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therapy and she was discharged on June 19, 2002, with instructions to follow-up with Dr. Paden in one week. (Tr. 152). Plaintiff's discharge medications consisted of K-Dur, Synthroid, Flagyl and Levaquin. The discharge notes further indicate plaintiff lived alone and did not have a problem with depression. (Tr. 168). Progress notes dated June 24, 2002, report plaintiff was in for a follow-up from the hospital. (Tr. 218, 384). Treatment notes indicate plaintiff had a polyp removed from her colon. Progress noted dated July 9, 2002, report plaintiff's complaints of left leg and knee pain. (Tr. 217, 386). Plaintiff underwent x-rays of her knees which revealed mild degenerative change in both knees. (Tr. 228). Plaintiff was diagnosed with left knee pain and s/p pneumonia treatment. Progress notes dated November 13, 2002, report plaintiff's complaints of leg pain, stomach pain, a lack of energy and diarrhea for the past two weeks. (Tr. 214, 389). Plaintiff reported she wanted to stop smoking and requested a handicap sticker. A chest x-ray revealed no acute infiltrate of effusion. (Tr. 228). Plaintiff was diagnosed with left knee pain, fatigue, history of irritable bowel syndrome, diarrhea, COPD, smoker and depression. Progress notes dated March 19, 2003, report plaintiff's complaints of a left knee that "gives out," tender left ribs and that she twisted the right side of her neck and right shoulder. (Tr. 213, 391). Plaintiff also requested a hormone shot. A left knee x-ray revealed degenerative changes medially and mild degenerative change; and the patella appeared intact and in good alignment. (Tr. 385). Plaintiff was diagnosed with left knee pain, irritable bowel syndrome, hypothyroid, occasional palpitation and depression.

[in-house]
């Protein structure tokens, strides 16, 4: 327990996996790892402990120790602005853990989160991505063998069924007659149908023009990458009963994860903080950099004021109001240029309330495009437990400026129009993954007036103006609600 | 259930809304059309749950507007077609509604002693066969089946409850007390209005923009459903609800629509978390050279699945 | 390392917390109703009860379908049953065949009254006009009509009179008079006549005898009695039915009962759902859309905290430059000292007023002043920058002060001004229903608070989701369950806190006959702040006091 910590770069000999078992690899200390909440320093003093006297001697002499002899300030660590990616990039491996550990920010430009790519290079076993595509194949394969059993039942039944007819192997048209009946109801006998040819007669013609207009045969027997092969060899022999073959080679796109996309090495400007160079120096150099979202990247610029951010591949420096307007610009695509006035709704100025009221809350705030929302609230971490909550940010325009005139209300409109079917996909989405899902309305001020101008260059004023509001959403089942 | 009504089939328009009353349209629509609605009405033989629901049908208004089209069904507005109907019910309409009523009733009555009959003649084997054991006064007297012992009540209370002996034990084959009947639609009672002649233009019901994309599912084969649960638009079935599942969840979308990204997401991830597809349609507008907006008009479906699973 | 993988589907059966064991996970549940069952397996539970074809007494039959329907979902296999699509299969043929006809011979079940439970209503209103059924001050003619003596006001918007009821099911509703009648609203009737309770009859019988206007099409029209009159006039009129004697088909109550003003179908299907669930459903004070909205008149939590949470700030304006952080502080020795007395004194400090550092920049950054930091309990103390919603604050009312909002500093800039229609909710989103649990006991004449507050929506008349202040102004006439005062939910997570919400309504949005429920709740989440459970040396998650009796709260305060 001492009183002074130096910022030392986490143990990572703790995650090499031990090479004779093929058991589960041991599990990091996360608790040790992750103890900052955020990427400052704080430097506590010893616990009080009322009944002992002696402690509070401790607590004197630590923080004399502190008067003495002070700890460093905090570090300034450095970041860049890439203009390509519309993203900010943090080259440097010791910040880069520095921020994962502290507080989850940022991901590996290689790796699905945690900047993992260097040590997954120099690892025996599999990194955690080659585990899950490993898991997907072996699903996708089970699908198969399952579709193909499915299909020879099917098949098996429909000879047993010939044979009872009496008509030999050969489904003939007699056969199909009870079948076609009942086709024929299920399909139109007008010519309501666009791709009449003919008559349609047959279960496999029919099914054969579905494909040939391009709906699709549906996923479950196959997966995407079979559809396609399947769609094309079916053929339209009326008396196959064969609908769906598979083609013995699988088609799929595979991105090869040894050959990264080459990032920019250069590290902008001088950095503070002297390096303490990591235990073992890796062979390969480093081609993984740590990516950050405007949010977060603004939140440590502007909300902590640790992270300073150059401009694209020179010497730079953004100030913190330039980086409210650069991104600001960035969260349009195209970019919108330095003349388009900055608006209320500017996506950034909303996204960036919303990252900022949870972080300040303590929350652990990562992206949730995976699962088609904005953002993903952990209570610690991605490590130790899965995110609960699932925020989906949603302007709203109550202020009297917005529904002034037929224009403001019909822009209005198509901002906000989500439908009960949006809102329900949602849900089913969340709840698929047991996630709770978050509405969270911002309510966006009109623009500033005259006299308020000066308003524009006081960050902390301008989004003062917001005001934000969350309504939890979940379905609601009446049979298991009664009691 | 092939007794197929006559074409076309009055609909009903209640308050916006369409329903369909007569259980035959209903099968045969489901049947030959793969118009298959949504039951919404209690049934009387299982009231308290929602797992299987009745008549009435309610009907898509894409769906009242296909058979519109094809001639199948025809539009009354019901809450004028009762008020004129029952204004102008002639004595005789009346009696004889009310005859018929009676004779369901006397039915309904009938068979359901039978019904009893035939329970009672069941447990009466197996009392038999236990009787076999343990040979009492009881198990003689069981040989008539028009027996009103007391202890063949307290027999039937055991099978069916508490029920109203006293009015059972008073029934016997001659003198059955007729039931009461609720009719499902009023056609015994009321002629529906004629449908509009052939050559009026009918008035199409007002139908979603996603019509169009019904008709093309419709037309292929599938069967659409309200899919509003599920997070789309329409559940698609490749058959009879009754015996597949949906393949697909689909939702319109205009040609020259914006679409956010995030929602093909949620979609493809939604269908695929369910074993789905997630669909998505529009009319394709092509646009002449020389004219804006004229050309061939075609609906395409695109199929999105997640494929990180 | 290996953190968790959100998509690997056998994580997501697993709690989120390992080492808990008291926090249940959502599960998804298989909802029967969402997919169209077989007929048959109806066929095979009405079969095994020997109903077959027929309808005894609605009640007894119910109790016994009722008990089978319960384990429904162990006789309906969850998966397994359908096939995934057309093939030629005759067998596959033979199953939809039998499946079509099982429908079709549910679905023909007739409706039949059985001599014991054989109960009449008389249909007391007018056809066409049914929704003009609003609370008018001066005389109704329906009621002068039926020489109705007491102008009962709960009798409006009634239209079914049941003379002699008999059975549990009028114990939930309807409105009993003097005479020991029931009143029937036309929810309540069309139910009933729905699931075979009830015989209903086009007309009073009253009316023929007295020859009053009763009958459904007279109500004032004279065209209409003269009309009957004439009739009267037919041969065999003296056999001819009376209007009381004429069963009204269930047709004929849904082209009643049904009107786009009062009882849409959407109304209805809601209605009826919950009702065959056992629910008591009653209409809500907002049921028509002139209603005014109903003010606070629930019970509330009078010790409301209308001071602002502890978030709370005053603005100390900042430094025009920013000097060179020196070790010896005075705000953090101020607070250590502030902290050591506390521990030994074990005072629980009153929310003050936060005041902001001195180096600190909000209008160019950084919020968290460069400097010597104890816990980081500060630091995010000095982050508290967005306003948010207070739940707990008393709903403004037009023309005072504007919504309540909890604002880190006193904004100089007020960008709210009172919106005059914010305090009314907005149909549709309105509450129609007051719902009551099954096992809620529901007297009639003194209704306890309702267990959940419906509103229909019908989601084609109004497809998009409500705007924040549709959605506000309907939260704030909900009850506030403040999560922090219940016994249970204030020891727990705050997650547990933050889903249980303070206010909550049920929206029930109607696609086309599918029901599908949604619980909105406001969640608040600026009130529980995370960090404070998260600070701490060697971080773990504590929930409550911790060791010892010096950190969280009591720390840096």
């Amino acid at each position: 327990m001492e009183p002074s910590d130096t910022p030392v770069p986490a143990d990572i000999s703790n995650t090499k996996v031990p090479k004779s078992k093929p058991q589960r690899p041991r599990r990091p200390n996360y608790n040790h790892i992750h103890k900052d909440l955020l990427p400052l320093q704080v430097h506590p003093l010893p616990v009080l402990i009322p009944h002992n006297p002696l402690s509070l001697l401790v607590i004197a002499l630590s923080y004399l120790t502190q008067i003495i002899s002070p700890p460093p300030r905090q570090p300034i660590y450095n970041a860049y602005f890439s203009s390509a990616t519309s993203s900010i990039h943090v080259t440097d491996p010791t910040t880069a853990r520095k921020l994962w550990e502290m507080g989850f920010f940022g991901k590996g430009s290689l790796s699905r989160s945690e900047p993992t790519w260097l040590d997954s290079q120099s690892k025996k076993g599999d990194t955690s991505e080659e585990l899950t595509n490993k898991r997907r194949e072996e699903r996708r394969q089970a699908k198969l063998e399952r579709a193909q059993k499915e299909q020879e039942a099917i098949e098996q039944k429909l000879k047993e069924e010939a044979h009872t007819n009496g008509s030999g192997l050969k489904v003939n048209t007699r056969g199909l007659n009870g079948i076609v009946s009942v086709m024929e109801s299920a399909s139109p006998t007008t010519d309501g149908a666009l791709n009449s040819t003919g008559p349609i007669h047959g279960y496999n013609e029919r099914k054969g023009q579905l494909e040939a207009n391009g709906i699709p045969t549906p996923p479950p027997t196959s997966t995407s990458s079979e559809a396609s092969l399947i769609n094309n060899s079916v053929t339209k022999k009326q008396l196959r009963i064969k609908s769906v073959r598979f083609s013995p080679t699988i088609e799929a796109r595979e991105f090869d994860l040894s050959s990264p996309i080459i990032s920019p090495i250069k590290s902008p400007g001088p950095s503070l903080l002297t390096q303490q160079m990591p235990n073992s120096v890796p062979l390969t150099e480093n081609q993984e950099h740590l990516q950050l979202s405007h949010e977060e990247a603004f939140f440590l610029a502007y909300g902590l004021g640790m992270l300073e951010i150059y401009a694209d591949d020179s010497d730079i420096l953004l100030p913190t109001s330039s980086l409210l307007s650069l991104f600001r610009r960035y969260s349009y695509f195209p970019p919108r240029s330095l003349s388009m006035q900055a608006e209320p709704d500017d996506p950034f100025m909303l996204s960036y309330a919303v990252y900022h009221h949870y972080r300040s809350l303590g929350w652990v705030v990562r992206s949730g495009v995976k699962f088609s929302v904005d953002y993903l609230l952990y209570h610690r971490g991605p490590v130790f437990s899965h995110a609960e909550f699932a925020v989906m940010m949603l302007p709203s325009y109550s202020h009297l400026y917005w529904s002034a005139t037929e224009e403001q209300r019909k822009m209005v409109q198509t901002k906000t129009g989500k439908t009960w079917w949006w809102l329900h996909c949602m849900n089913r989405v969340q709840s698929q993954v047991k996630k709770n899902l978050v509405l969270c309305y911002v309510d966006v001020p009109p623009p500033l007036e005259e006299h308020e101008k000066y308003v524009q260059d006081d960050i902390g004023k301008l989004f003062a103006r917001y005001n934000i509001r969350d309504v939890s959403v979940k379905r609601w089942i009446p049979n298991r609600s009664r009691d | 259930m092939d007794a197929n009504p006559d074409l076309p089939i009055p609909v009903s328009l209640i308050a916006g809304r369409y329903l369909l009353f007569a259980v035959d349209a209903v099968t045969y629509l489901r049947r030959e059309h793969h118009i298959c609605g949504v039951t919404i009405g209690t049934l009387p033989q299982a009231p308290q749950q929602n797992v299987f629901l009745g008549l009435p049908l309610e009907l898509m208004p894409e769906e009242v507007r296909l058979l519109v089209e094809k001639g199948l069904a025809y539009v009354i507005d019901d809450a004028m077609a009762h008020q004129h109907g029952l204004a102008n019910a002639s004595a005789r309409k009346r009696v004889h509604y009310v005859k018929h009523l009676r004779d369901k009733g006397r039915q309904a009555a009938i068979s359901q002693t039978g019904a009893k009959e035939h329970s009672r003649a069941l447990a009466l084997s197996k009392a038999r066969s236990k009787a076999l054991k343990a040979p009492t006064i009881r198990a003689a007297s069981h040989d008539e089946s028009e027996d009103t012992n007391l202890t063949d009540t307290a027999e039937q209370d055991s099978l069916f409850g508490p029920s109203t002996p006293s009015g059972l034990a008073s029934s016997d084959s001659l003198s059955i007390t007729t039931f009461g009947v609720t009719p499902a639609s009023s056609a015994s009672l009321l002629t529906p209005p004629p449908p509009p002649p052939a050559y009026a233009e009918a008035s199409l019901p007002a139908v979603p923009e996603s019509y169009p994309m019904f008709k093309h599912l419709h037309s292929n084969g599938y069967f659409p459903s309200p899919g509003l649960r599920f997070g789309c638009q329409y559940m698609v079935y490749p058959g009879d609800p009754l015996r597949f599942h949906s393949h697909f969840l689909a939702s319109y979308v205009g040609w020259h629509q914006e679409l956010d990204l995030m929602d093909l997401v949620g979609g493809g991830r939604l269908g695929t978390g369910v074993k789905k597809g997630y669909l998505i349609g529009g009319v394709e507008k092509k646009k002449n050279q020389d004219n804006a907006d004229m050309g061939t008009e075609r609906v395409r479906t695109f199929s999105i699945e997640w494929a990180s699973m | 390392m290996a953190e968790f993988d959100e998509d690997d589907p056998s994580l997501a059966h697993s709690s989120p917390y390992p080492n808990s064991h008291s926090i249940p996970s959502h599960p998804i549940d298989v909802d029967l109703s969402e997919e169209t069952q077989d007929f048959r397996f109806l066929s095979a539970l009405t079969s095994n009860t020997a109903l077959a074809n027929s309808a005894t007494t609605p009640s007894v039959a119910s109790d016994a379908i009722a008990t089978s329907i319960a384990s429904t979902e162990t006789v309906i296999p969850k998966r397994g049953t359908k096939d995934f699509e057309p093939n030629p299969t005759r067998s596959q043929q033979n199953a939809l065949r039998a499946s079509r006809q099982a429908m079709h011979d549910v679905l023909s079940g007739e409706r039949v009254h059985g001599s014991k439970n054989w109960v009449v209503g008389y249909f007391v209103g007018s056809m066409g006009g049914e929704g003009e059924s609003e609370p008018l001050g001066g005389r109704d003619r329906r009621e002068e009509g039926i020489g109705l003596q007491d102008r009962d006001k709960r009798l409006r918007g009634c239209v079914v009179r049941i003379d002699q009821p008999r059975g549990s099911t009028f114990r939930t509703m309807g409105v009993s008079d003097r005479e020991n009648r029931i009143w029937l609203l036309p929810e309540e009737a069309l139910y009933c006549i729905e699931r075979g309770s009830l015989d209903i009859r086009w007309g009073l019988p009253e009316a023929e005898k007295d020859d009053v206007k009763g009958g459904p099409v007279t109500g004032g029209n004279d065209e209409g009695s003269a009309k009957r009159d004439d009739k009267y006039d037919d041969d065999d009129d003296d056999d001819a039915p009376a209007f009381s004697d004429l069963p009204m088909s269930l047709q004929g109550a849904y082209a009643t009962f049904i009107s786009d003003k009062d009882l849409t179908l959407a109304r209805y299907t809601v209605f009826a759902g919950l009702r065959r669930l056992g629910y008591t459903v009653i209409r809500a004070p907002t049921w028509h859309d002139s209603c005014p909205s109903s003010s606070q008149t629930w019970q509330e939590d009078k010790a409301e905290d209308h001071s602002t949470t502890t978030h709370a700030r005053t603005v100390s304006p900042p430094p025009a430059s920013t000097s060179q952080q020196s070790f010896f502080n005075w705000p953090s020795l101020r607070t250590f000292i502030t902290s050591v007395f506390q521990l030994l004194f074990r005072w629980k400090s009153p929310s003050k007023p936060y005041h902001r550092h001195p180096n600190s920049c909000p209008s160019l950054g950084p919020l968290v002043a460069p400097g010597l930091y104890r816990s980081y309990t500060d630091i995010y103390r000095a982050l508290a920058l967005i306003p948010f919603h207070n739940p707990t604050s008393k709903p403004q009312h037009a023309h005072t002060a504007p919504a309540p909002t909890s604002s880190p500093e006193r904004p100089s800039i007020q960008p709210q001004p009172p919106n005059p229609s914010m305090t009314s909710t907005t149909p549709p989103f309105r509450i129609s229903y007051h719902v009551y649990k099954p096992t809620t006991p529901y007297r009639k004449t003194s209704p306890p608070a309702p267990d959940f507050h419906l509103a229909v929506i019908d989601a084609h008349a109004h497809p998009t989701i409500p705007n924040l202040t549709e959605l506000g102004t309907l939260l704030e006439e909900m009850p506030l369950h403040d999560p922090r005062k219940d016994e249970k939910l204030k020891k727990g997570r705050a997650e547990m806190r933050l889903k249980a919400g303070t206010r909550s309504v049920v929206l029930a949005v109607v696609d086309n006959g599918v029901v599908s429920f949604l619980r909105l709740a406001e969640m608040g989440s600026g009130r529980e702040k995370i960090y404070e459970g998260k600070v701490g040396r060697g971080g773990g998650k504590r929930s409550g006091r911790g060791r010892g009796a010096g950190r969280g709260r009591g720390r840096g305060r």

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Applicable Law: This court's role is to determine whether the Commissioner's findings are supported by
substantial evidence on the record as a whole. Ramirez v. Barnhart, 292 F.3d 576, 583 (8th Cir. 2002). Substantial evidence is less than a preponderance but it is enough that a reasonable mind would find it adequate to support the Commissioner's decision. The ALJ's decision must be affirmed if the record contains substantial evidence to support it. Edwards v. Barnhart, 314 F.3d 964, 966 (8th Cir. 2003). As long as there is substantial evidence in the record that supports the Commissioner's decision, the court may not reverse it simply because substantial evidence exists in the record that would have supported a contrary outcome, or because the court would have decided the case differently. Haley v. Massanari, 258 F.3d 742, 747 (8th Cir. 2001). In other words, if after reviewing the record it is possible to draw two inconsistent positions from the evidence and one of those positions represents the findings of the ALJ, the decision of the ALJ must be affirmed. Young v. Apfel, 221 F.3d 1065, 1068 (8th Cir. 2000). It is well-established that a claimant for Social Security disability benefits has the burden of proving her disability by establishing a physical or mental disability that has lasted at least one year and that prevents her from engaging in any substantial gainful activity. Pearsall v. Massanari, 274 F.3d 1211, 1217 (8th Cir.2001); see also 42 U.S.C. § § 423(d)(1)(A), 1382c(a)(3)(A). The Act defines "physical or mental impairment" as "an impairment that results from anatomical, physiological, or psychological abnormalities which are demonstrable by medically acceptable clinical and laboratory diagnostic techniques." 42 U.S.C. § § 423(d)(3), 1382(3)(c). A plaintiff must show that her disability, not simply her impairment, has lasted for at least twelve consecutive months. -6-